In 1919 the Versailles peace treaties contributed to creating a national dimension for Greater Romania. In the years immediately following the Great War the Bucharest government engaged in a campaign of political and cultural reforms to provide the new country with a national identity. The urban planning and architectural sectors were part of this process and they adopted the early 20th-century modernist lessons of Ion Mincu, which drew inspiration from memories of the past in seeking new design concepts.

In Romania, the transformations brought about by the Great War and ratified by the peace agreements of the “Versailles system” of treaties (Treaty of Versailles – 28 June 1919, Treaty of Saint-Germain – 10 September 1919, Treaty of Neuilly – 27 November 1919, Treaty of Trianon – 4 June 1920, Treaty of Sèvres – 10 August 1920), became the opportunity to complete a national unity process that had started in 1859 with the unification of two small principalities, Wallachia and Moldavia, under a single political identity.

This marked the first stage of a turbulent and challenging period at the end of which România Mare (Greater Romania) as it became known, was born. All of Transylvania, part of the Banat, which was divided with the Serbian-Croatian-Slovenian Kingdom, Bukovina, Bessarabia and southern Dobruja could be considered at long last united with the motherland. This is how, at the end of the hostilities and with the acquisition of these territories, the Kingdom (Regat) of Romania, which on the eve of the war was a basically an ethnically homogeneous, small State of about 130 thousand square kilometres, extended its geographical reach by 156 thousand square kilometres and its population by approximately 8.5 million inhabitants. These are the origins of a State which, with its 295 thousand square kilometres and 15.5 million inhabitants, became the largest and most populated country in South-Eastern Europe and, not including Soviet Russia the second largest of the entire eastern area of our continent after the reconstitution of Poland.

The early post-war period proved to be extremely problematic for all the countries involved in the conflict, both those that had won and those that had lost. The challenge presented by the formation of Greater Romania proved to be particularly complicated. The population’s ethnic and religious fragmentation was only part of the picture, but there was also the demanding task of trying to harmonise such disparate and diverse territories, especially considering that, even after the “great union”, a rigidly centralised structure had been preserved.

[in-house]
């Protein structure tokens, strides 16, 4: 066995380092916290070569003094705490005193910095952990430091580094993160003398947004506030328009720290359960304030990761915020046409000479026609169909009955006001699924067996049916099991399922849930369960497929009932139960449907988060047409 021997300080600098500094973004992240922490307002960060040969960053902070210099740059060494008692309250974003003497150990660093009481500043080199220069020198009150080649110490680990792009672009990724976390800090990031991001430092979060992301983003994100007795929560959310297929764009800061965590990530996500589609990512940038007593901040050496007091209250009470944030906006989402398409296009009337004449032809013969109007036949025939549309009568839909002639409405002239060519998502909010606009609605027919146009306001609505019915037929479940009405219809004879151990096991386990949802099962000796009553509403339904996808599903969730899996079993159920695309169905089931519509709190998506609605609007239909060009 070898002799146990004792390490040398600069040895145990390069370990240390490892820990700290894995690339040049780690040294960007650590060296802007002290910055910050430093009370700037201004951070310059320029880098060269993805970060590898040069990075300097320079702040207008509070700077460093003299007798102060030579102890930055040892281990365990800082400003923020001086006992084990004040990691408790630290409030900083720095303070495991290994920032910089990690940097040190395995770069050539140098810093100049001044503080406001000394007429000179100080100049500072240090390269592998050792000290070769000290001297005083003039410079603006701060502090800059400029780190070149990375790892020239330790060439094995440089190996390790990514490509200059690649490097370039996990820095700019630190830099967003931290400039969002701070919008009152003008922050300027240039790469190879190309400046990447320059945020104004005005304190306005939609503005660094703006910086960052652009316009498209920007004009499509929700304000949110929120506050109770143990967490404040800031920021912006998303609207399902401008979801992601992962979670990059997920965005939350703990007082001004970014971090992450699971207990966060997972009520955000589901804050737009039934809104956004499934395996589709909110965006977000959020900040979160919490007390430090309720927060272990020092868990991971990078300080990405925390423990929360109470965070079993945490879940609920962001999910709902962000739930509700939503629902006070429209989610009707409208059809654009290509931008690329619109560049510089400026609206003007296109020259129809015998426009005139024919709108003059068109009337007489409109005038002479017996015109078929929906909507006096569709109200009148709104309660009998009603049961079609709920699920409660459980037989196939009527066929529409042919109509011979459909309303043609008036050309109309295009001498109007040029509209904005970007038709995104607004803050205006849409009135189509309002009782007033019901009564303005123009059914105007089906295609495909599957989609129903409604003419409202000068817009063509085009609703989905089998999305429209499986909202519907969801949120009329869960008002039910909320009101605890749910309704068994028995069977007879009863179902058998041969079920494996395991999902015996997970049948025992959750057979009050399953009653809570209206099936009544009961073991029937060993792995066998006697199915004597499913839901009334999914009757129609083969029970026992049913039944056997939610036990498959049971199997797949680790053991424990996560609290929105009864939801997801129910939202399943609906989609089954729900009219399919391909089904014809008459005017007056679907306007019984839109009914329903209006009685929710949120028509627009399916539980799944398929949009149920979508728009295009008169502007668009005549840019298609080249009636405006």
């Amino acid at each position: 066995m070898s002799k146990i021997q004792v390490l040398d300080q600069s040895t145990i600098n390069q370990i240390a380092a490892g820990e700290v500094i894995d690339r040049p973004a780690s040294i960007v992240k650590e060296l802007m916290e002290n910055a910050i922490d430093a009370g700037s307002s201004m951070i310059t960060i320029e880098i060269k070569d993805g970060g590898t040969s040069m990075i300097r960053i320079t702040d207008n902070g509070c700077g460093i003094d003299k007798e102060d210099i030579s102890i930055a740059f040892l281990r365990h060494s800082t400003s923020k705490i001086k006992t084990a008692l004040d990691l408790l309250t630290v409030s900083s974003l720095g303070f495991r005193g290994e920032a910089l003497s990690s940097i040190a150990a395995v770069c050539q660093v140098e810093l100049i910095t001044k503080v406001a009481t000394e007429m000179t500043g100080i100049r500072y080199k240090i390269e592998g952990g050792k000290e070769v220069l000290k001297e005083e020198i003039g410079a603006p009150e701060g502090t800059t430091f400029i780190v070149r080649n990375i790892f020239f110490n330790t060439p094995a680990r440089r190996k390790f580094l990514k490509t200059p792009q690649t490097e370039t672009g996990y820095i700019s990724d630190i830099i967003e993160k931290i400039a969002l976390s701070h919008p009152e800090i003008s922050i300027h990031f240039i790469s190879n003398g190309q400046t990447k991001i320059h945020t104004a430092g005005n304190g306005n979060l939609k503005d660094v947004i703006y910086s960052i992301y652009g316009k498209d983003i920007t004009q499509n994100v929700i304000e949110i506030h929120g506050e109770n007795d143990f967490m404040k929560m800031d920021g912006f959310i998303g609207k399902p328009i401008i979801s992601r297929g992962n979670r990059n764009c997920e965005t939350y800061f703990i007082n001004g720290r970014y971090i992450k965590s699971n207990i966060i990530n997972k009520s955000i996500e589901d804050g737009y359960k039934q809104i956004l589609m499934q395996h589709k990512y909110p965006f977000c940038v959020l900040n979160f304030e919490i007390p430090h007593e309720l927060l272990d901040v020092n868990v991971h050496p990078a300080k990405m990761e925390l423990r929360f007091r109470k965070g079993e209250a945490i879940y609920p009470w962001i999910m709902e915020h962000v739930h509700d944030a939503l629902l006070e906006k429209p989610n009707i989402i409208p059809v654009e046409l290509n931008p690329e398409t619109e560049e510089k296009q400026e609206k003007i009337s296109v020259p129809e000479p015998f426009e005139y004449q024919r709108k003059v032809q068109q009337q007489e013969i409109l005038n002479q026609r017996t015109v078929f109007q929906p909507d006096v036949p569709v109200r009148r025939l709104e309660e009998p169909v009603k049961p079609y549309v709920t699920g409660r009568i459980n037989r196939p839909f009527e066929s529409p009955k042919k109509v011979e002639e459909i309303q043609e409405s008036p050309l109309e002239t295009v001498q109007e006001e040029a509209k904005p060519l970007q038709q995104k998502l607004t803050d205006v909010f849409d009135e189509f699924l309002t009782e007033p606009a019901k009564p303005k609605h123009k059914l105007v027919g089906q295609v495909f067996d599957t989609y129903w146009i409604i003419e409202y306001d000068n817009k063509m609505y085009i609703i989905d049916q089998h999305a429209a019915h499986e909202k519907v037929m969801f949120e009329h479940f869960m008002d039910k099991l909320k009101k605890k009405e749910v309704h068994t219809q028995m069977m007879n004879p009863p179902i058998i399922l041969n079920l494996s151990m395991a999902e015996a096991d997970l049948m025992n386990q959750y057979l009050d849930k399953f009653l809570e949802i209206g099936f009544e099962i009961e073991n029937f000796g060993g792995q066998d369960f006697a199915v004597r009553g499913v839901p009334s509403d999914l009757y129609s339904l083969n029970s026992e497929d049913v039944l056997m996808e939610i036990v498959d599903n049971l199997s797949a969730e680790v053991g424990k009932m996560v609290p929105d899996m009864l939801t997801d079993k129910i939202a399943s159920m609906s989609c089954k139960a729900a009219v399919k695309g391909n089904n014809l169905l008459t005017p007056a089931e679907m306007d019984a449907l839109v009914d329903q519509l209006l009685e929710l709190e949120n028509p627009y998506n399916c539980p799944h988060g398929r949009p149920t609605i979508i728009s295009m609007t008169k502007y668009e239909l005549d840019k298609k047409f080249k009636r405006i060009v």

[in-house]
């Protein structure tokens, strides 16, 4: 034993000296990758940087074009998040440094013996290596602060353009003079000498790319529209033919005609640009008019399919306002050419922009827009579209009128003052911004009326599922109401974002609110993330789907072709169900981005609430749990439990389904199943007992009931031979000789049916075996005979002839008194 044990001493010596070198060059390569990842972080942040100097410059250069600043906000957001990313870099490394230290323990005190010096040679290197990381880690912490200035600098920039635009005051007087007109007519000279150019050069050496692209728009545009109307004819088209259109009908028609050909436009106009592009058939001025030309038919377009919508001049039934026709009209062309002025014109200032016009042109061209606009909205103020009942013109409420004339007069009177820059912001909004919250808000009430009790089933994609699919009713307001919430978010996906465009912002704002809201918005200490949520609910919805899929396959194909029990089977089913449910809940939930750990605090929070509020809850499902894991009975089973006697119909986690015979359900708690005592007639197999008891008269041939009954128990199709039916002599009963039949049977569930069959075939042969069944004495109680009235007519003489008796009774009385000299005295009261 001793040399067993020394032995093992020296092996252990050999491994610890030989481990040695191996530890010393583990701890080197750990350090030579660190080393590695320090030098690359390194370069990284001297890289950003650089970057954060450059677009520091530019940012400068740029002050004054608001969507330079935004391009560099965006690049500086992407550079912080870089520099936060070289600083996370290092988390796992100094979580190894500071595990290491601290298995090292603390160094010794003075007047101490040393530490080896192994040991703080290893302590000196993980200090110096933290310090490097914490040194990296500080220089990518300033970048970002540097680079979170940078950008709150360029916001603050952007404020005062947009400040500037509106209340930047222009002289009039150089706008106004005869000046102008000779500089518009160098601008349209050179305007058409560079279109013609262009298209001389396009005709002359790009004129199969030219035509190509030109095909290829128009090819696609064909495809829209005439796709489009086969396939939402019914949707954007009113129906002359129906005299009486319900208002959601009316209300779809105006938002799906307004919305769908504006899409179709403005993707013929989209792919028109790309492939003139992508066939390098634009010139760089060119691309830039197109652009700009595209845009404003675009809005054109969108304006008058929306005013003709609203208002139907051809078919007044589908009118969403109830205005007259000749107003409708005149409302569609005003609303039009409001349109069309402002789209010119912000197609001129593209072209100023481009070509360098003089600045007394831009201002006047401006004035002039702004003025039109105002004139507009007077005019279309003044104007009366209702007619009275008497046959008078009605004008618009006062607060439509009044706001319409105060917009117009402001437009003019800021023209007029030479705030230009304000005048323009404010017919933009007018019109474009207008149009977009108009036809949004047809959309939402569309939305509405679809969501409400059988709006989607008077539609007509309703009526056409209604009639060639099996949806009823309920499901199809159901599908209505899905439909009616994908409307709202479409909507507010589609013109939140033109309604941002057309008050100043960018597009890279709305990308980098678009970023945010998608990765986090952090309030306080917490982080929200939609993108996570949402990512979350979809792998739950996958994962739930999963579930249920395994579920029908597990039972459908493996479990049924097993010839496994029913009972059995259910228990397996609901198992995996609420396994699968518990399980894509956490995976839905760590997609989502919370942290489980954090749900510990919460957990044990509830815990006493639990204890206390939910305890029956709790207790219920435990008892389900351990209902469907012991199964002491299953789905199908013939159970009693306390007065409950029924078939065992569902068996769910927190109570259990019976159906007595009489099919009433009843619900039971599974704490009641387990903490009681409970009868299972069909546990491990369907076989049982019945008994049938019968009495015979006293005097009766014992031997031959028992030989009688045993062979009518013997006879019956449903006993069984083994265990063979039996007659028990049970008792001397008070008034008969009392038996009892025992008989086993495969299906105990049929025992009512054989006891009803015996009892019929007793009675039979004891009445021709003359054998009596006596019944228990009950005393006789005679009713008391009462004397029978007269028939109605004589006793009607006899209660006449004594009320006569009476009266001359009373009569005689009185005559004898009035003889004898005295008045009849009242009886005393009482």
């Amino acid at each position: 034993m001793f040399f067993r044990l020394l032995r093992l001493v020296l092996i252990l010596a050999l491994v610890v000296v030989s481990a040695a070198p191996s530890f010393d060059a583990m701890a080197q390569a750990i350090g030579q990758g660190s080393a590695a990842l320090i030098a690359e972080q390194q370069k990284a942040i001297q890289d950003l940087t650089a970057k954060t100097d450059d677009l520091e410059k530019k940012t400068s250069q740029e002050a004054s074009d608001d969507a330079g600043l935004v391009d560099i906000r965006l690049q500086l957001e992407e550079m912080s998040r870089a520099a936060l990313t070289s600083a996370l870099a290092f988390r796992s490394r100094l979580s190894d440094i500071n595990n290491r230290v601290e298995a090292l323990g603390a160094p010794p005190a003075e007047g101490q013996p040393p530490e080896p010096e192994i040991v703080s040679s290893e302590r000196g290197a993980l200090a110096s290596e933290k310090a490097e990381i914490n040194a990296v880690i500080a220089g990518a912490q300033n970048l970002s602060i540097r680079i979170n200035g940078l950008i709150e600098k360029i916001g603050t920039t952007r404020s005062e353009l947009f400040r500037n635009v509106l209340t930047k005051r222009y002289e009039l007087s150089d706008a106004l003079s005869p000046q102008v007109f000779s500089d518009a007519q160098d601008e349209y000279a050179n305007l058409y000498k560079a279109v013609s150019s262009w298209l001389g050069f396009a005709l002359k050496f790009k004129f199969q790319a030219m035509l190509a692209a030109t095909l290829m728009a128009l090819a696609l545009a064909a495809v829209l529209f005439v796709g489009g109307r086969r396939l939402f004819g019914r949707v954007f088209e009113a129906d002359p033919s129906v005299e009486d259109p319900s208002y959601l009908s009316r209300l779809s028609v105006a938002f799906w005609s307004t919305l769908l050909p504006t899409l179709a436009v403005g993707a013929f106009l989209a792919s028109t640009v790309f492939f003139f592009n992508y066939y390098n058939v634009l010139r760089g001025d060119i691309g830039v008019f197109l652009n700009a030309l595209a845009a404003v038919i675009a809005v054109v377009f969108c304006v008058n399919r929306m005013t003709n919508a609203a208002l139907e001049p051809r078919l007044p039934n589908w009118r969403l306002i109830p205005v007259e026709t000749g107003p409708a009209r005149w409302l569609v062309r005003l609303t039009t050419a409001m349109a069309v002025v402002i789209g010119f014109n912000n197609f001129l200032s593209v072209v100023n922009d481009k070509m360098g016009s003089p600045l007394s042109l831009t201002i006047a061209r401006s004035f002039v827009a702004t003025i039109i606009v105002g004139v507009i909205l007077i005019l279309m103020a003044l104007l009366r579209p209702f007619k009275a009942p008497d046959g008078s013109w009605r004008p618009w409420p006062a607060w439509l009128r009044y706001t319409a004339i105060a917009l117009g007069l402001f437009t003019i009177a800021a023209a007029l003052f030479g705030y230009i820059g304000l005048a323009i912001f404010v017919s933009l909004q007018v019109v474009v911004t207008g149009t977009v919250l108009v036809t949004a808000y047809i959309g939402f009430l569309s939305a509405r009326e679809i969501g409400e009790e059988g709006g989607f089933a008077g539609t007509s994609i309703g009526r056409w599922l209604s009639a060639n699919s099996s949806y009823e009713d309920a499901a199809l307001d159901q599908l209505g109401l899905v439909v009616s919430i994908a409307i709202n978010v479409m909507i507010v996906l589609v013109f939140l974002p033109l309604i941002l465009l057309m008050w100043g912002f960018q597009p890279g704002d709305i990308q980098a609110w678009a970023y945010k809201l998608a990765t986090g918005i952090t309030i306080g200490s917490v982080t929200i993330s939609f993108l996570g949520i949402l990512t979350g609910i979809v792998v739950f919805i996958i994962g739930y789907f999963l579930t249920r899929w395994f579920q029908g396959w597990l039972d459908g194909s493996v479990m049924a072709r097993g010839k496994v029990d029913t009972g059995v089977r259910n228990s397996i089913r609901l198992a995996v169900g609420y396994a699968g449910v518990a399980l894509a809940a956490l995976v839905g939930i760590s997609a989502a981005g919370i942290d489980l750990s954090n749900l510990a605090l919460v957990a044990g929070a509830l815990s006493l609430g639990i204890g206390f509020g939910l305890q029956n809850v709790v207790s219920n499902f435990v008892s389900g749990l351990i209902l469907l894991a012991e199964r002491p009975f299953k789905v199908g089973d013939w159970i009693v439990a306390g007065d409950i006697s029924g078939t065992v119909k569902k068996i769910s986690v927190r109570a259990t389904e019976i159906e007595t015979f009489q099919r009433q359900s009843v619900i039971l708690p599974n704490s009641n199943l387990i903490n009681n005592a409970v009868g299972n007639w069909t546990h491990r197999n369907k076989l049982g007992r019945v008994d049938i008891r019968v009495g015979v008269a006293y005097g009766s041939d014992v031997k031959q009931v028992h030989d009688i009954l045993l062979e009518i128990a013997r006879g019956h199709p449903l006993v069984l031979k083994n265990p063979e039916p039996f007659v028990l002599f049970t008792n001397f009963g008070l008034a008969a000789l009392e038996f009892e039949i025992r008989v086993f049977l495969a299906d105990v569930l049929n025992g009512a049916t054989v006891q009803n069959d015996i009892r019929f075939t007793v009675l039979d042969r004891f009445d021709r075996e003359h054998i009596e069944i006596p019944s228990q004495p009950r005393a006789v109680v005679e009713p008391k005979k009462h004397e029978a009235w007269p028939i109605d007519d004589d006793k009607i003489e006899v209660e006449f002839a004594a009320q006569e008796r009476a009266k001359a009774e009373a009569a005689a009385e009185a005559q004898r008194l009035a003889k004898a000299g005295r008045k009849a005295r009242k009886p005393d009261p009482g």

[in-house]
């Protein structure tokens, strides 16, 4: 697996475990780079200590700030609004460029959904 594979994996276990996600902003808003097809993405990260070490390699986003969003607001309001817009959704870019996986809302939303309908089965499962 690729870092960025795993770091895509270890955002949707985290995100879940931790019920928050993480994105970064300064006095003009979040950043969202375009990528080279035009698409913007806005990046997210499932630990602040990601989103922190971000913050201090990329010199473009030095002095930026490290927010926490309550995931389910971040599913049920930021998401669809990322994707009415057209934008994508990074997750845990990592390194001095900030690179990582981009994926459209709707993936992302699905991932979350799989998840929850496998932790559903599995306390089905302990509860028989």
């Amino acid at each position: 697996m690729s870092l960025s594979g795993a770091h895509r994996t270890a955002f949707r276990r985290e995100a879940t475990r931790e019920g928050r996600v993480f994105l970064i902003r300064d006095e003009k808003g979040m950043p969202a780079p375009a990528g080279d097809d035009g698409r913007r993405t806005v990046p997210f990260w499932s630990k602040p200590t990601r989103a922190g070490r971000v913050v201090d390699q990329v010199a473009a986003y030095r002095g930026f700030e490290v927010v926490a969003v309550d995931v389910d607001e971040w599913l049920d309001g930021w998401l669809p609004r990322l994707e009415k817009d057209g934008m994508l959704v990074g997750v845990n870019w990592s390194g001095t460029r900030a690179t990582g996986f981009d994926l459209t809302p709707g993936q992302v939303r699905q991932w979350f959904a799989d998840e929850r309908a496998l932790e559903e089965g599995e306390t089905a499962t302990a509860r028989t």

The central administration in Bucharest was obliged, almost overnight, to try to unite neighbouring regions that had very different economic, social, cultural and political situations; for instance Bessarabia and Bukovina. The former had been under the administration of the Tsarist State until 1917. It lacked infrastructure, had high illiteracy rates and was economically backwards. The latter had been an Austro-Hungarian province until 1918. It had a well-developed cultural situation and relatively sound economy with a cosmopolitan, multi-ethnic and multi-denominational population that for decades had become accustomed to political confrontation through the electoral process. In just a few years, territories characterised by four different, well-established legislative traditions were subjected to a process of legislative and cultural unification. The process did not produce immediate effects and, compared to the situation of the former administrations, it was marked by severe difficulties.

The same applied to the infrastructural systems of the new provinces. Each system served its own territory: Ukraine and Crimea in the case of Bessarabia; Hungary for Transylvania; Cisleithania for Bukovina and the Banat. Furthermore, and from a strictly economic perspective, after losing contact with their main pre-war trade partners, it took quite some time before achieving an internal balance for the distribution of resources and to reorganise both domestic and foreign trade.
Hence, the goal of the country’s new political organisation was to launch a great season of reforms, some of which were very innovative, e.g. the agrarian reform.
This scenario of precarious territorial balances and great optimism on the part of the government encouraged and stimulated the development of cultural activities. Initially, these activities had been concentrated in the capital city of Bucharest, but they now had to take into account the country’s many, newly established cultural centres.